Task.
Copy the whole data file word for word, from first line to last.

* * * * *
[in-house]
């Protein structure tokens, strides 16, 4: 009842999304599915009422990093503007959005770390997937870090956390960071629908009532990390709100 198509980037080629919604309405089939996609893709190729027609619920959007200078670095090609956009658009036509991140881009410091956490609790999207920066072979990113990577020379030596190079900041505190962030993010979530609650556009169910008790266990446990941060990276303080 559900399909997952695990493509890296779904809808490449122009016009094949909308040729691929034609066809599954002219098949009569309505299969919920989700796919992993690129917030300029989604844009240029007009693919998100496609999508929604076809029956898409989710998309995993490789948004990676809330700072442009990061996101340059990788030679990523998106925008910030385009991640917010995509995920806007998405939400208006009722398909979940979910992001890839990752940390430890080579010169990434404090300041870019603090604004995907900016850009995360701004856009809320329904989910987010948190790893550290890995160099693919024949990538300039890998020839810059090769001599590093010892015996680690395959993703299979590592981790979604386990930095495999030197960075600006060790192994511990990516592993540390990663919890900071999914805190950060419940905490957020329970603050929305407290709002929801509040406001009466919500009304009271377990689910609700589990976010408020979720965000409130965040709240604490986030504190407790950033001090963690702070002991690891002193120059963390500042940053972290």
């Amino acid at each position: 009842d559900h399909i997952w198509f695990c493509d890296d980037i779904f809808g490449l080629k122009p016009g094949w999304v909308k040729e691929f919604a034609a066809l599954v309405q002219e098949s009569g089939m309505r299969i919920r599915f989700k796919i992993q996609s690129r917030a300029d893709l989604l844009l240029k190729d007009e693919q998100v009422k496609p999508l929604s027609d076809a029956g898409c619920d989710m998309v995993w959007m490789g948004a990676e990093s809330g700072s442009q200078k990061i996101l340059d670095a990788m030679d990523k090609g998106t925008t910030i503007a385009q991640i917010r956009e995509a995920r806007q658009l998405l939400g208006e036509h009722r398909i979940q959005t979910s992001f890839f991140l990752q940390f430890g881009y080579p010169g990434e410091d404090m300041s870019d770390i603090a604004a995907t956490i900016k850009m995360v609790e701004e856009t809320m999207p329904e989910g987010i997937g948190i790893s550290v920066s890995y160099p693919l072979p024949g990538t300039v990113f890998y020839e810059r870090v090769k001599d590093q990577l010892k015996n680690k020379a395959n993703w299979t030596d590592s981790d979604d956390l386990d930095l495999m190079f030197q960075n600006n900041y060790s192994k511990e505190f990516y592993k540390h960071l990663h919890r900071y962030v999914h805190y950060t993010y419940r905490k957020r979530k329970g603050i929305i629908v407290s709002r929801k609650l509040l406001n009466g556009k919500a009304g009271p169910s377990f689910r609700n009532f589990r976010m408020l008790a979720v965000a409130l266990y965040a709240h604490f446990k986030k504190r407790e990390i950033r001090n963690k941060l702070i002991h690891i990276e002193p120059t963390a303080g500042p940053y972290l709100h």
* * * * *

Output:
[in-house]
């Protein structure tokens, strides 16, 4: 009842999304599915009422990093503007959005770390997937870090956390960071629908009532990390709100 198509980037080629919604309405089939996609893709190729027609619920959007200078670095090609956009658009036509991140881009410091956490609790999207920066072979990113990577020379030596190079900041505190962030993010979530609650556009169910008790266990446990941060990276303080 559900399909997952695990493509890296779904809808490449122009016009094949909308040729691929034609066809599954002219098949009569309505299969919920989700796919992993690129917030300029989604844009240029007009693919998100496609999508929604076809029956898409989710998309995993490789948004990676809330700072442009990061996101340059990788030679990523998106925008910030385009991640917010995509995920806007998405939400208006009722398909979940979910992001890839990752940390430890080579010169990434404090300041870019603090604004995907900016850009995360701004856009809320329904989910987010948190790893550290890995160099693919024949990538300039890998020839810059090769001599590093010892015996680690395959993703299979590592981790979604386990930095495999030197960075600006060790192994511990990516592993540390990663919890900071999914805190950060419940905490957020329970603050929305407290709002929801509040406001009466919500009304009271377990689910609700589990976010408020979720965000409130965040709240604490986030504190407790950033001090963690702070002991690891002193120059963390500042940053972290």
């Amino acid at each position: 009842d559900h399909i997952w198509f695990c493509d890296d980037i779904f809808g490449l080629k122009p016009g094949w999304v909308k040729e691929f919604a034609a066809l599954v309405q002219e098949s009569g089939m309505r299969i919920r599915f989700k796919i992993q996609s690129r917030a300029d893709l989604l844009l240029k190729d007009e693919q998100v009422k496609p999508l929604s027609d076809a029956g898409c619920d989710m998309v995993w959007m490789g948004a990676e990093s809330g700072s442009q200078k990061i996101l340059d670095a990788m030679d990523k090609g998106t925008t910030i503007a385009q991640i917010r956009e995509a995920r806007q658009l998405l939400g208006e036509h009722r398909i979940q959005t979910s992001f890839f991140l990752q940390f430890g881009y080579p010169g990434e410091d404090m300041s870019d770390i603090a604004a995907t956490i900016k850009m995360v609790e701004e856009t809320m999207p329904e989910g987010i997937g948190i790893s550290v920066s890995y160099p693919l072979p024949g990538t300039v990113f890998y020839e810059r870090v090769k001599d590093q990577l010892k015996n680690k020379a395959n993703w299979t030596d590592s981790d979604d956390l386990d930095l495999m190079f030197q960075n600006n900041y060790s192994k511990e505190f990516y592993k540390h960071l990663h919890r900071y962030v999914h805190y950060t993010y419940r905490k957020r979530k329970g603050i929305i629908v407290s709002r929801k609650l509040l406001n009466g556009k919500a009304g009271p169910s377990f689910r609700n009532f589990r976010m408020l008790a979720v965000a409130l266990y965040a709240h604490f446990k986030k504190r407790e990390i950033r001090n963690k941060l702070i002991h690891i990276e002193p120059t963390a303080g500042p940053y972290l709100h």